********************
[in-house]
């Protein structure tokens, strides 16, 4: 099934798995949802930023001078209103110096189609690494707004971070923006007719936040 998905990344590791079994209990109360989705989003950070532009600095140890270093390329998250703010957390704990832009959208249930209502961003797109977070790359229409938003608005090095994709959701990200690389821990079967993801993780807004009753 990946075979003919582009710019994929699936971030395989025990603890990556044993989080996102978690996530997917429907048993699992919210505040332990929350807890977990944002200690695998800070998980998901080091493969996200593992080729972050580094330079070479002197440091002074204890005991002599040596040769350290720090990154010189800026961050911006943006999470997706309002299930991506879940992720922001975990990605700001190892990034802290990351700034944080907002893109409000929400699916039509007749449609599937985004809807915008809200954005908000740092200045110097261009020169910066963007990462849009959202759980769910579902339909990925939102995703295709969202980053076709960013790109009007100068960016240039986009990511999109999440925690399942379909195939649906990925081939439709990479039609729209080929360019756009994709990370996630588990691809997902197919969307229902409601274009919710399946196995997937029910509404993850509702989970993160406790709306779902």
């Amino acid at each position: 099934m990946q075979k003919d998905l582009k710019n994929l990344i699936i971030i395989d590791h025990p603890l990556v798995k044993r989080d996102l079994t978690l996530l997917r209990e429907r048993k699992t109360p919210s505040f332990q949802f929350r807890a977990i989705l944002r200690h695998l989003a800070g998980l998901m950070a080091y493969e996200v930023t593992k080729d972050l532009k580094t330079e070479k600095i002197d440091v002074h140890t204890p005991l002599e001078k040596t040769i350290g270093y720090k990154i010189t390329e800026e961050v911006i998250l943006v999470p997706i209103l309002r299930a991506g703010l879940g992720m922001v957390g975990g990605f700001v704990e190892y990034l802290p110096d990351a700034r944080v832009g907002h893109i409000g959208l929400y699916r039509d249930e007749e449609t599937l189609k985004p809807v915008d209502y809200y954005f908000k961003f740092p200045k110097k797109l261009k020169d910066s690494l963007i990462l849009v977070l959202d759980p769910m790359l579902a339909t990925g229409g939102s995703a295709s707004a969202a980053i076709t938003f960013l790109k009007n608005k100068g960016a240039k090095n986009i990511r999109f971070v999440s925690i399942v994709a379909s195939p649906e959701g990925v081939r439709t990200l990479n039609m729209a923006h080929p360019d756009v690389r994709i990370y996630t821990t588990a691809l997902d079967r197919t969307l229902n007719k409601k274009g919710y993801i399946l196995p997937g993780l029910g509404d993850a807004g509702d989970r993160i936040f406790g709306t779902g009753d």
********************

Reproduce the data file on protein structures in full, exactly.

[in-house]
């Protein structure tokens, strides 16, 4: 099934798995949802930023001078209103110096189609690494707004971070923006007719936040 998905990344590791079994209990109360989705989003950070532009600095140890270093390329998250703010957390704990832009959208249930209502961003797109977070790359229409938003608005090095994709959701990200690389821990079967993801993780807004009753 990946075979003919582009710019994929699936971030395989025990603890990556044993989080996102978690996530997917429907048993699992919210505040332990929350807890977990944002200690695998800070998980998901080091493969996200593992080729972050580094330079070479002197440091002074204890005991002599040596040769350290720090990154010189800026961050911006943006999470997706309002299930991506879940992720922001975990990605700001190892990034802290990351700034944080907002893109409000929400699916039509007749449609599937985004809807915008809200954005908000740092200045110097261009020169910066963007990462849009959202759980769910579902339909990925939102995703295709969202980053076709960013790109009007100068960016240039986009990511999109999440925690399942379909195939649906990925081939439709990479039609729209080929360019756009994709990370996630588990691809997902197919969307229902409601274009919710399946196995997937029910509404993850509702989970993160406790709306779902």
């Amino acid at each position: 099934m990946q075979k003919d998905l582009k710019n994929l990344i699936i971030i395989d590791h025990p603890l990556v798995k044993r989080d996102l079994t978690l996530l997917r209990e429907r048993k699992t109360p919210s505040f332990q949802f929350r807890a977990i989705l944002r200690h695998l989003a800070g998980l998901m950070a080091y493969e996200v930023t593992k080729d972050l532009k580094t330079e070479k600095i002197d440091v002074h140890t204890p005991l002599e001078k040596t040769i350290g270093y720090k990154i010189t390329e800026e961050v911006i998250l943006v999470p997706i209103l309002r299930a991506g703010l879940g992720m922001v957390g975990g990605f700001v704990e190892y990034l802290p110096d990351a700034r944080v832009g907002h893109i409000g959208l929400y699916r039509d249930e007749e449609t599937l189609k985004p809807v915008d209502y809200y954005f908000k961003f740092p200045k110097k797109l261009k020169d910066s690494l963007i990462l849009v977070l959202d759980p769910m790359l579902a339909t990925g229409g939102s995703a295709s707004a969202a980053i076709t938003f960013l790109k009007n608005k100068g960016a240039k090095n986009i990511r999109f971070v999440s925690i399942v994709a379909s195939p649906e959701g990925v081939r439709t990200l990479n039609m729209a923006h080929p360019d756009v690389r994709i990370y996630t821990t588990a691809l997902d079967r197919t969307l229902n007719k409601k274009g919710y993801i399946l196995p997937g993780l029910g509404d993850a807004g509702d989970r993160i936040f406790g709306t779902g009753d």